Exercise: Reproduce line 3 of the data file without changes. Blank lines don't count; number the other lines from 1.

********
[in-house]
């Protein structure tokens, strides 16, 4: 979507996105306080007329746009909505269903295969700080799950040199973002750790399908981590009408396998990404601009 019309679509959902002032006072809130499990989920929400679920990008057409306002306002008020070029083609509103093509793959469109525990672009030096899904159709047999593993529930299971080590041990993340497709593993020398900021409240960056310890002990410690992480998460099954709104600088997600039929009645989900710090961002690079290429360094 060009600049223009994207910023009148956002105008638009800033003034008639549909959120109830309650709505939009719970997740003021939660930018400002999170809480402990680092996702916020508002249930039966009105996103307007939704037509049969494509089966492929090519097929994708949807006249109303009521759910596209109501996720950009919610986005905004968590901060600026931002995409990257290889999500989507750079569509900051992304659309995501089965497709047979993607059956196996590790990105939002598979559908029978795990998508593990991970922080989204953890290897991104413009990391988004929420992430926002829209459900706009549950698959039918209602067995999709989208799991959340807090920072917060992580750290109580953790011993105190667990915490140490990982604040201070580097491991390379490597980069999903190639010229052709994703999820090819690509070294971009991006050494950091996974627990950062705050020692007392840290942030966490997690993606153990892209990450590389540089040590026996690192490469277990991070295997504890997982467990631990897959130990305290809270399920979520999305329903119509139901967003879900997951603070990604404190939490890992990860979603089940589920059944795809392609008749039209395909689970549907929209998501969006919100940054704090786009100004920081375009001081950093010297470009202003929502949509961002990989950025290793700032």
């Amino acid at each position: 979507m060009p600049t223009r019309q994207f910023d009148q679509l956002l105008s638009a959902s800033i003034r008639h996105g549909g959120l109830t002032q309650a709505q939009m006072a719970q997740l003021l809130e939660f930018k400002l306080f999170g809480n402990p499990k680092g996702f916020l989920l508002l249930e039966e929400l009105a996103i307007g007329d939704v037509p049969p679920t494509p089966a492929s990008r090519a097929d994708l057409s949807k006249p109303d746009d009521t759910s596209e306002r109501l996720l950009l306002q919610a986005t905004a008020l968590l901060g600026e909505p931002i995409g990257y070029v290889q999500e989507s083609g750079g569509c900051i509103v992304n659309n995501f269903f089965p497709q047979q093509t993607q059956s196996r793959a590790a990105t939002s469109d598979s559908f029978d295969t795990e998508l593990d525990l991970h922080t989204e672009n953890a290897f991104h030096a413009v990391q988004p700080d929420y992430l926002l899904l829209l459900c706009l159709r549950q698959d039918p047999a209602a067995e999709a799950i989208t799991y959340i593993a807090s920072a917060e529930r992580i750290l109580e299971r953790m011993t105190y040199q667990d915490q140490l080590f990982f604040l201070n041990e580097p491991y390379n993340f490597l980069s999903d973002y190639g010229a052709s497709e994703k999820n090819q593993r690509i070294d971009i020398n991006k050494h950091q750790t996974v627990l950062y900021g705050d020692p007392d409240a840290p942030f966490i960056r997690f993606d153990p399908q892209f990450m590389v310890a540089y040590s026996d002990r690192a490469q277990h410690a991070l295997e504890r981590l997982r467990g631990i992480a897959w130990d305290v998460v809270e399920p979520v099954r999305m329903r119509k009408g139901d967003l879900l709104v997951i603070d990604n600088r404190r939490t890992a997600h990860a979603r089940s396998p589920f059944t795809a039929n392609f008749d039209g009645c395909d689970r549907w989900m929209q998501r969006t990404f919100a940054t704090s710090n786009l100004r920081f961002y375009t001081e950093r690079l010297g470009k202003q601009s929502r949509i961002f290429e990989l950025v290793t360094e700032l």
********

């Amino acid at each position: 979507m060009p600049t223009r019309q994207f910023d009148q679509l956002l105008s638009a959902s800033i003034r008639h996105g549909g959120l109830t002032q309650a709505q939009m006072a719970q997740l003021l809130e939660f930018k400002l306080f999170g809480n402990p499990k680092g996702f916020l989920l508002l249930e039966e929400l009105a996103i307007g007329d939704v037509p049969p679920t494509p089966a492929s990008r090519a097929d994708l057409s949807k006249p109303d746009d009521t759910s596209e306002r109501l996720l950009l306002q919610a986005t905004a008020l968590l901060g600026e909505p931002i995409g990257y070029v290889q999500e989507s083609g750079g569509c900051i509103v992304n659309n995501f269903f089965p497709q047979q093509t993607q059956s196996r793959a590790a990105t939002s469109d598979s559908f029978d295969t795990e998508l593990d525990l991970h922080t989204e672009n953890a290897f991104h030096a413009v990391q988004p700080d929420y992430l926002l899904l829209l459900c706009l159709r549950q698959d039918p047999a209602a067995e999709a799950i989208t799991y959340i593993a807090s920072a917060e529930r992580i750290l109580e299971r953790m011993t105190y040199q667990d915490q140490l080590f990982f604040l201070n041990e580097p491991y390379n993340f490597l980069s999903d973002y190639g010229a052709s497709e994703k999820n090819q593993r690509i070294d971009i020398n991006k050494h950091q750790t996974v627990l950062y900021g705050d020692p007392d409240a840290p942030f966490i960056r997690f993606d153990p399908q892209f990450m590389v310890a540089y040590s026996d002990r690192a490469q277990h410690a991070l295997e504890r981590l997982r467990g631990i992480a897959w130990d305290v998460v809270e399920p979520v099954r999305m329903r119509k009408g139901d967003l879900l709104v997951i603070d990604n600088r404190r939490t890992a997600h990860a979603r089940s396998p589920f059944t795809a039929n392609f008749d039209g009645c395909d689970r549907w989900m929209q998501r969006t990404f919100a940054t704090s710090n786009l100004r920081f961002y375009t001081e950093r690079l010297g470009k202003q601009s929502r949509i961002f290429e990989l950025v290793t360094e700032l």